Q.: To what extent does genetics influence aging?

A.: There are many studies, but in general it is estimated that the impact of genetics can be one third. In other words, lifestyle could be up to twice as important as genetics itself. Modern epigenetic research is confirming these hypotheses, revealing how certain genes can be turned on or off depending on lifestyle.

Q.: Let’s go to practical examples of how to age well, what should our diet be?

A.: Our food must be scarce in quantity and of great quality. There are many diets that you have to know how to adapt to our lifestyle. The best results are obtained with the Mediterranean diet and vegetarian diets. Intermittent fasting is a technique that is also providing good results. However, caloric restriction with an adequate intake of micronutrients is possibly the system with which the best long-term results have been obtained in animals of all types.

Q.: Tell us about the importance of physical exercise, what type of exercise is the most appropriate?

A.: Exercise is one of the seven pillars of aging, just as important as diet. Diet without exercise doesn’t work, just as exercise doesn’t work without proper diet. There are two types of exercise, cardiovascular, which does not protect against homonymous diseases, and strength, which tones us, gives firmness to the body and especially protects us against falls that can be serious as age advances. Recent studies show that the impact of exercise is especially evident in the groups that practice less exercise. If we divide the population into five groups ranging from those with very little functional capacity to the group of athletes, putting another group “not so bad” and “not so good” on each side of the mean. Well, the difference in mortality between the bad group and the not so bad group can be up to 20%, while the difference between the other groups is much smaller. In short, it is not about exercising like an athlete, it is enough to do a little more exercise than those who lead a completely sedentary life. In these patients, the benefits are enormous. More even than lowering cholesterol and blood pressure combined. Once again it is shown that the anticipatory attitude is simpler, cheaper and more effective than classical medical treatments. The strength of the grip with the hands or the number of squats in a row that we can do correlate quite well with mortality. Consequently, the practice of small isometric exercises with weights, perfectly adapted to the characteristics of each patient, can be of great help to improve the biological age.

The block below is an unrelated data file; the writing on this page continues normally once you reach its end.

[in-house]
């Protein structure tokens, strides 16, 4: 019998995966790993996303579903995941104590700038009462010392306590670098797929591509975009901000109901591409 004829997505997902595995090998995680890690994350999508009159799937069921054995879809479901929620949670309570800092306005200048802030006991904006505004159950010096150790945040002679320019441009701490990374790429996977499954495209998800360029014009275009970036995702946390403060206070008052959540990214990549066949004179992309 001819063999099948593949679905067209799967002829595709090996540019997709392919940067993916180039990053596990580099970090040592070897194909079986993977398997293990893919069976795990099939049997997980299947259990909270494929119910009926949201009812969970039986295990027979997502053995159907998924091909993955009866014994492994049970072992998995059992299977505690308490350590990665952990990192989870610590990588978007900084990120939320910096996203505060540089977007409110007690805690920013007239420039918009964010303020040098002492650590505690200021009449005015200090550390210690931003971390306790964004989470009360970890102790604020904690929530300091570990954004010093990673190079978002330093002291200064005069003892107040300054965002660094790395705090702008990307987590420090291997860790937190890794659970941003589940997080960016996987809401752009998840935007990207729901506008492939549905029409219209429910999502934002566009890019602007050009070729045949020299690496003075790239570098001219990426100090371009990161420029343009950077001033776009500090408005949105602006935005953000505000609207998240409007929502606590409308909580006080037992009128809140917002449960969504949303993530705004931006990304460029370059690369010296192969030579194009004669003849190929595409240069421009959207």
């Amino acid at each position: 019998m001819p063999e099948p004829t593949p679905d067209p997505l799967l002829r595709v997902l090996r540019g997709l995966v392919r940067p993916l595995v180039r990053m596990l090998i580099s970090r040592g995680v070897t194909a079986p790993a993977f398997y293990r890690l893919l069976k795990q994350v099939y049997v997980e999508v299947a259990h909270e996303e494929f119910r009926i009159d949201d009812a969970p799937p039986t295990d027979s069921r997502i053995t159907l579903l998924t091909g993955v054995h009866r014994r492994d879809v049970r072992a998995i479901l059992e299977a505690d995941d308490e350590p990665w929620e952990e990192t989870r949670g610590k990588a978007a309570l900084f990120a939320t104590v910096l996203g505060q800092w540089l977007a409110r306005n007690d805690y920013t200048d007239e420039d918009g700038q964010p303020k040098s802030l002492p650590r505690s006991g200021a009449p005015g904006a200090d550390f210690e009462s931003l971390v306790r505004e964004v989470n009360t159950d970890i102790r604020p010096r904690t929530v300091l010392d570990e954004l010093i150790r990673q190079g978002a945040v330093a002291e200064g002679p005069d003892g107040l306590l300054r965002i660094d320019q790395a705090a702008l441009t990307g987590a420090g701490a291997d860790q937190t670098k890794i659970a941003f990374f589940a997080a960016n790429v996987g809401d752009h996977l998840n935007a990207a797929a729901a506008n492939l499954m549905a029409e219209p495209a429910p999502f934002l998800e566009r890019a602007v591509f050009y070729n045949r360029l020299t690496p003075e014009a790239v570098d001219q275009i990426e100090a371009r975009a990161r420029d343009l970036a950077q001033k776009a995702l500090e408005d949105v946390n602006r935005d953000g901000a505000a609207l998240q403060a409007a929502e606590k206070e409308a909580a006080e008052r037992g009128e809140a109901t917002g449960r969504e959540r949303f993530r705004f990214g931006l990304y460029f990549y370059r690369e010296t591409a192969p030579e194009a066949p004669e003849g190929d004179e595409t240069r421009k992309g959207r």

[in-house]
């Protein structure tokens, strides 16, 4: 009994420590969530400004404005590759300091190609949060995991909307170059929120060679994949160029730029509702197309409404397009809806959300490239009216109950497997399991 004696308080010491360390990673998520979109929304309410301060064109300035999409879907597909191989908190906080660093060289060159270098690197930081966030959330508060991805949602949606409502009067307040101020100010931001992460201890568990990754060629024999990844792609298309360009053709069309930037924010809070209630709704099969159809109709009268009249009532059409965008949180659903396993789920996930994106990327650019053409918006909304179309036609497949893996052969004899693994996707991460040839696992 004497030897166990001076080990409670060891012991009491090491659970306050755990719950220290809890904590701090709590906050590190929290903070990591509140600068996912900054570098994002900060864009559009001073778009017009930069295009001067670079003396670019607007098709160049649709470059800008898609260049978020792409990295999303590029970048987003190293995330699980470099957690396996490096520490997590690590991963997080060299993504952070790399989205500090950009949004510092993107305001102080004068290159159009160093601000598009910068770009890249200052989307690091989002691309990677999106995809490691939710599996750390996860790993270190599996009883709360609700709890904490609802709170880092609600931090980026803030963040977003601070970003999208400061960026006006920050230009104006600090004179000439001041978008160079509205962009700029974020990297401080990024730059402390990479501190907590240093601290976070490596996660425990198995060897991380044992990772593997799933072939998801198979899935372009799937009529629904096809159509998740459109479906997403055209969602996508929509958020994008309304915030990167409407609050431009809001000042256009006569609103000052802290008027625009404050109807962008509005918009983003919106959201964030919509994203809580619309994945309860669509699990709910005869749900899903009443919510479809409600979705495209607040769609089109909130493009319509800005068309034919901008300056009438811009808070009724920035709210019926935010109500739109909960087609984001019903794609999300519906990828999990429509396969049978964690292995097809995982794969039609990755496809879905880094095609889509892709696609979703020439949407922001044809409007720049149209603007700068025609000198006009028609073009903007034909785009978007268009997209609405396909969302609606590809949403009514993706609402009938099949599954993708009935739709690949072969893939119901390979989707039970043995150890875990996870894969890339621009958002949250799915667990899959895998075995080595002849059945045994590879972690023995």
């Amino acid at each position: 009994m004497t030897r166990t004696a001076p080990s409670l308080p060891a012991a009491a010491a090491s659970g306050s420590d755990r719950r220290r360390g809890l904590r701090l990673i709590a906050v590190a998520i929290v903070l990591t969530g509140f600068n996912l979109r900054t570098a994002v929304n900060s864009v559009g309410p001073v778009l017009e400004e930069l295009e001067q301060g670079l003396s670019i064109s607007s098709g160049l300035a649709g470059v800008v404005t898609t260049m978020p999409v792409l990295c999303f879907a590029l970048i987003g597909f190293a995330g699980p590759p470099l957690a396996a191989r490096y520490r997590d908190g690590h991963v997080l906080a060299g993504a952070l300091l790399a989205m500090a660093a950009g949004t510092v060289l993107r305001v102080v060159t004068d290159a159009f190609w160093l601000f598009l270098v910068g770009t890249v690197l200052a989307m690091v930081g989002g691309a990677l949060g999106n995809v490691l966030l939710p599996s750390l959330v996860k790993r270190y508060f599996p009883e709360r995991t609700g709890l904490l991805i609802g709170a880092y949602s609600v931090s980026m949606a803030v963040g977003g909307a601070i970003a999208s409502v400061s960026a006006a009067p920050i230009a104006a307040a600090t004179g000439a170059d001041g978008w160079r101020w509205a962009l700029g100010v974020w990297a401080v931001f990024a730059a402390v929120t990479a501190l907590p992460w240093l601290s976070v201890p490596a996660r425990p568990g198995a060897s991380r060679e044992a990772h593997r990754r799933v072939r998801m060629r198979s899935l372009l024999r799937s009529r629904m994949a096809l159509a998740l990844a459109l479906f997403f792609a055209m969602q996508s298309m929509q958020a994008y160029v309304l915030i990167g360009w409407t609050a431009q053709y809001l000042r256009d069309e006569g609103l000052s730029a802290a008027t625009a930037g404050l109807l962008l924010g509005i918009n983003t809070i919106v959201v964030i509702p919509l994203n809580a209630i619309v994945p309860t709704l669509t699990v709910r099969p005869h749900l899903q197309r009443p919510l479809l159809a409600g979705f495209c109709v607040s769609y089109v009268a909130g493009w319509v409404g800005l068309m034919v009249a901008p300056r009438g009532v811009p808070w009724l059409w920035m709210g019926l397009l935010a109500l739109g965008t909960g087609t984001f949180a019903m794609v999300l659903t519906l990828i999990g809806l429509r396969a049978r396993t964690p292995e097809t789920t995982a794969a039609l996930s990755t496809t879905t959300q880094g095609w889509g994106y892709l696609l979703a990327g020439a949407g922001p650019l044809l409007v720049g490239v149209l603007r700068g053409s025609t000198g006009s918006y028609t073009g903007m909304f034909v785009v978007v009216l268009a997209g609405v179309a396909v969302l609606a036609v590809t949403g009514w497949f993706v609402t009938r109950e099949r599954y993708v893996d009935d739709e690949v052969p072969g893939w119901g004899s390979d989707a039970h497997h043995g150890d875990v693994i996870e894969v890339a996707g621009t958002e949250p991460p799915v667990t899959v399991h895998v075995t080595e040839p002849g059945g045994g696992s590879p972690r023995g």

Q.: You also attach great importance to the good management of emotions…